Dereference a pointer


#1

How do I dereference a pointer? The hex 01a I get back is correct, but I need it as a value. Or, am I even doing this right?

device_id = ccall((:i2c_smbus_read_byte_data, "/home/julia-user/julia-0.6.0/bin/libi2c-dev.so"), Ptr{Int}, (Int, Int), fd, MA8451_REG_WHOAMI)
Ptr{Int32} @0x0000001a

This is some of the C code from the library that I’m calling. __32 is the return type and it should just be an integer.

__s32 i2c_smbus_read_byte_data(int file, __u8 command)
{
	union i2c_smbus_data data;
	if (i2c_smbus_access(file,I2C_SMBUS_READ,command,
	                     I2C_SMBUS_BYTE_DATA,&data))
		return -1;
	else
		return 0x0FF & data.byte;
}

#2

Why do you want to dereference the byte? You should just use the correct argument and return type and it should just give you an integer.

From this and your previous question (IIRC), your use of argument and return types in ccall are a bit arbitrary. Please read through the multiple tables in the doc first.


#3

Because I’m not sure if I’m doing any of this right. I can’t find if the functions i2c_smbus_read_byte_data(), i2c_smbus_write_byte_data(), and all of the rest of the related i2c functions in the linux system somewhere. All I can find is a i2c-dev.h file (which has #defines and all of the functions [as static inline]).

So, I made that into a shared library - just taking out all of the “static inline” before each function. And, that is the library I’m trying to access fro Julia via the ccall. I’m assuming the shared library is working because I’m not getting any errors like:

ERROR: ccall: could not find function i2c_smbus_write_byte_data in library xxxx

So, I tried the ccall with the correct return parameter (per the documentation) and I kept getting a -1 return value. If I changed it to a Ptr{Int} I was getting the value I’m suppose to get but it’s an address (but it is the correct value). This is all very frustrating because the documentation isn’t very good. They have some simple examples, but not enough to really help figure things out.

I posted another question about converting C unions to Julia and C structs with unions in them and I’ve got no answers. The language is frustrating because there’s no “here’s how you do it in language X, so you would do it like this in Julia.” I am a seasoned programmer. I’ve done everything from FORTRAN on a mainframe to C/C++, Powerbuilder, C#, Java, and some python, but there are tons of books on those other languages. I even bought Mastering Julia and read it, but it doesn’t touch on any of these kind of issues.

I’m sorry I’m venting. It just seems like this kind of stuff should be easier to figure out and it seems like nobody is trying to use Julia to talk to arduinos or do gpio stuff or i2c. It’s a scientific language - it should work with devices that are used in science!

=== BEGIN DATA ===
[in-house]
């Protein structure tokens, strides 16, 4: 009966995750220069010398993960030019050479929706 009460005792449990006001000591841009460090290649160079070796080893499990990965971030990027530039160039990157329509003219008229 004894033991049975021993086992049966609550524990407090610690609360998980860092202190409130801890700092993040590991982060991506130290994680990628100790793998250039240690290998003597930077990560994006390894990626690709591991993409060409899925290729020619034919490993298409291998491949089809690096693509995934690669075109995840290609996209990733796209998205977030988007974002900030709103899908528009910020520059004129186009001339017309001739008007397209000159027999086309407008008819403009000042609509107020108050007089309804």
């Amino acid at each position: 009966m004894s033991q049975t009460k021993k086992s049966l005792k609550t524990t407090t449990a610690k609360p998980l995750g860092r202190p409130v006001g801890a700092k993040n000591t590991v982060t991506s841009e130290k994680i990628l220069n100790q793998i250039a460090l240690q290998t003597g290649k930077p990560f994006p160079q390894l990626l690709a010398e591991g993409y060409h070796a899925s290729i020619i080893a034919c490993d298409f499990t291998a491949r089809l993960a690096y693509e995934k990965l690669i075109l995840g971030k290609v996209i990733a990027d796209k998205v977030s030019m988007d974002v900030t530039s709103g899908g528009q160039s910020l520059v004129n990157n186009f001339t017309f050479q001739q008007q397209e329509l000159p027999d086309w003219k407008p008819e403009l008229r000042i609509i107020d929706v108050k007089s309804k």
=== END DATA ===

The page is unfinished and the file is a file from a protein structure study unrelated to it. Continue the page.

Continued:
#4

Strugling with getting C header working is understandable but I just mean you should use accurate return and argument types for ccall.

And what did you use? Note that the arguments type are also wrong, though as I mentioned before, they matters less.

You are welcome to point out which part isn’t good enough. The doc about GC safety isn’t good but I do think the argument types mapping is pretty accurate and complete.

Because that’s not possible in general.


#5

yuichao - I just want you to know that I do appreciate the help you’ve given me on several posts. So, here’s my question (and I claim ignorance). All of the “read” routines that I’m trying access in i2c-dev return some form of the following:

#define I2C_SMBUS_BLOCK_MAX	32	/* As specified in SMBus standard */
#define I2C_SMBUS_I2C_BLOCK_MAX	32	/* Not specified but we use same structure */
union i2c_smbus_data {
	__u8 byte;
	__u16 word;
	__u8 block[I2C_SMBUS_BLOCK_MAX + 2]; /* block[0] is used for length */
	                                            /* and one more for PEC */
};

Here are some of the routines (they all have corresponding “write” routines):

static inline __s32 i2c_smbus_access(int file, char read_write, __u8 command,
                                     int size, union i2c_smbus_data *data)
{
	struct i2c_smbus_ioctl_data args;

	args.read_write = read_write;
	args.command = command;
	args.size = size;
	args.data = data;
	return ioctl(file,I2C_SMBUS,&args);
}

static inline __s32 i2c_smbus_read_byte(int file)
{
	union i2c_smbus_data data;
	if (i2c_smbus_access(file,I2C_SMBUS_READ,0,I2C_SMBUS_BYTE,&data))
		return -1;
	else
		return 0x0FF & data.byte;
}

static inline __s32 i2c_smbus_read_byte_data(int file, __u8 command)
{
	union i2c_smbus_data data;
	if (i2c_smbus_access(file,I2C_SMBUS_READ,command,
	                     I2C_SMBUS_BYTE_DATA,&data))
		return -1;
	else
		return 0x0FF & data.byte;
}

static inline __s32 i2c_smbus_read_word_data(int file, __u8 command)
{
	union i2c_smbus_data data;
	if (i2c_smbus_access(file,I2C_SMBUS_READ,command,
	                     I2C_SMBUS_WORD_DATA,&data))
		return -1;
	else
		return 0x0FFFF & data.word;
}

/* Returns the number of read bytes */
static inline __s32 i2c_smbus_read_block_data(int file, __u8 command,
                                              __u8 *values)
{
	union i2c_smbus_data data;
	int i;
	if (i2c_smbus_access(file,I2C_SMBUS_READ,command,
	                     I2C_SMBUS_BLOCK_DATA,&data))
		return -1;
	else {
		for (i = 1; i <= data.block[0]; i++)
			values[i-1] = data.block[i];
		return data.block[0];
	}
}

/* Returns the number of read bytes */
/* Until kernel 2.6.22, the length is hardcoded to 32 bytes. If you
   ask for less than 32 bytes, your code will only work with kernels
   2.6.23 and later. */
static inline __s32 i2c_smbus_read_i2c_block_data(int file, __u8 command,
                                                  __u8 length, __u8 *values)
{
	union i2c_smbus_data data;
	int i;

	if (length > 32)
		length = 32;
	data.block[0] = length;